Over the last 18 months, evangelical Christians have been asked how they could vote for a serial adulterer like Donald Trump while condemning the alleged serial adulterer Bill Clinton as unfit for office. The general response has been: 1) Trump was certainly not our ideal candidate and we do deplore his past; but 2) he seems to have made some changes and is open to our input; and 3) it was either him or Hillary Clinton, and for the sake of the unborn, for the sake of our religious liberties, and for the sake of our security, he got our vote.
Has this compromised our moral authority in the eyes of many Americans?
On the one hand, it certainly has. Our vote for Trump is thrown back in our face on a regular basis and we are linked to anything he says or does that is untasteful.
On the other hand, it really has not, since we have been mocked and vilified and called hypocrites and haters for years now. Do we really think that if many of us did not vote for Trump, the society in general would be more open to hear our views about homosexuality and abortion? Hardly.
When it comes to Judge Roy Moore, we are being asked how any of us could not immediately recognize his guilt, since the mounting evidence against him seems overwhelming. Plus, we seem to believe the bad reports about Hollywood moguls and celebrities and leftwing politicians. Why the double standard here?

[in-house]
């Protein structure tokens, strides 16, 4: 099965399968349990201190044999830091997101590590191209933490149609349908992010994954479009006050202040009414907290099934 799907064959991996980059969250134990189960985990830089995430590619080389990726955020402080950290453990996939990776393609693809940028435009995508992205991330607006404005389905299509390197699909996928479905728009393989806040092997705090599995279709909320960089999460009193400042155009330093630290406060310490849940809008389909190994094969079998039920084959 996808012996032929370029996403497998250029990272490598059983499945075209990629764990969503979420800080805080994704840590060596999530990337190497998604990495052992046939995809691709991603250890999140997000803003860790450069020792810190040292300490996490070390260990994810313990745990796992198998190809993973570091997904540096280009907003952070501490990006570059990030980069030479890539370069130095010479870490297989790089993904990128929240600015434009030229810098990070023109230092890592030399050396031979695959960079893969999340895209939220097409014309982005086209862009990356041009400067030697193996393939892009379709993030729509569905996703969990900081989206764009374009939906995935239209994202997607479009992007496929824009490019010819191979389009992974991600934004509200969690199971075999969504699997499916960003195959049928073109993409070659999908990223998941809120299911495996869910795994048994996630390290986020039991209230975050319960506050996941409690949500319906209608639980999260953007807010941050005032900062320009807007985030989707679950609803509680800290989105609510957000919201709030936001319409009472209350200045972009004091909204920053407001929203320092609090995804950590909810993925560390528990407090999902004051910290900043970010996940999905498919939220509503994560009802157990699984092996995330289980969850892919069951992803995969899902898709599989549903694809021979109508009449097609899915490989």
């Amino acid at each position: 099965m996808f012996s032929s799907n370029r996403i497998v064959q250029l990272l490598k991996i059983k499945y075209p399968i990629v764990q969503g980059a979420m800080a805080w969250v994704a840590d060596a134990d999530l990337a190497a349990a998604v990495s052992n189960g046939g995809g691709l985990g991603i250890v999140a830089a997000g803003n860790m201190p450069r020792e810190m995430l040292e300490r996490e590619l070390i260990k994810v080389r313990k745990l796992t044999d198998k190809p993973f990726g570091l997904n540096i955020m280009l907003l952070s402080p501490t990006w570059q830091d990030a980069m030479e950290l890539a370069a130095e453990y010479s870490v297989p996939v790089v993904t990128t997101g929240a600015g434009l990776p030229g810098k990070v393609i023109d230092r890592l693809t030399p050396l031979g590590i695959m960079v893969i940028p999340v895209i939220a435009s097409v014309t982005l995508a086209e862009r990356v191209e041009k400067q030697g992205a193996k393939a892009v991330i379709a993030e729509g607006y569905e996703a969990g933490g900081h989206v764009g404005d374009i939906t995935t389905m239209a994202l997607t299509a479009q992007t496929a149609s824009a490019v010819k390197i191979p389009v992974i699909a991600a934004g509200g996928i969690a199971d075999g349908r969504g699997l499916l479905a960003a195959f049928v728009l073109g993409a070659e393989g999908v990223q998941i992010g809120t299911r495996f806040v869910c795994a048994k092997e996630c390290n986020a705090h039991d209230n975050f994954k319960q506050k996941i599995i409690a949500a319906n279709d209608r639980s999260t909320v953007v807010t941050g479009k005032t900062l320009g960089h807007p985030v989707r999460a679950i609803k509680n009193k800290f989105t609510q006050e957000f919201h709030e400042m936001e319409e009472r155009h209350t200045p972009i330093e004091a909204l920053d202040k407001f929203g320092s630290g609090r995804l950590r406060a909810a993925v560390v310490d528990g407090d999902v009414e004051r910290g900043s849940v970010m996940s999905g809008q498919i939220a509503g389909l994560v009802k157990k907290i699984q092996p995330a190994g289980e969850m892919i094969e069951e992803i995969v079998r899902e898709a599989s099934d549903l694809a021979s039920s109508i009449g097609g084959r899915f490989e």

First, all of us have biases, conscious or otherwise, and it’s all too natural to defend people who are close to us and question people who are distant from us. For example, a devoted liberal Democrat would be far less likely to entertain an accusation against Barack Obama than against Ted Cruz. Conversely, a staunch conservative Republican would be much more likely to entertain an accusation against Obama than against Cruz.
This is reminiscent of the intense drama that unfolded when Anita Hill accused Clarence Thomas of crass and abusive behavior. Liberals rallied around Hill and conservatives stood with Thomas.
As much as we try to avoid partisan emotions, it’s only human nature to have them, in which case we must always check to see if we’re even making the attempt to be unbiased. Are we? Do we do our best to ask critical questions? Do we give the presumption of innocence to all, even if our first reaction is to condemn those we don’t like? Do we weigh all accusations fairly?
Second, when it comes to Judge Moore, we’re not just dealing with the possibility of double standards. We’re also dealing with extreme skepticism towards leftwing media and extreme suspicion of the political system. So, what may appear to be an extraordinary display of hypocrisy, as conservative evangelicals stand by a man accused of abusive sexual contact with minors, may really be a display of distrust of the left.
Source: Christian Post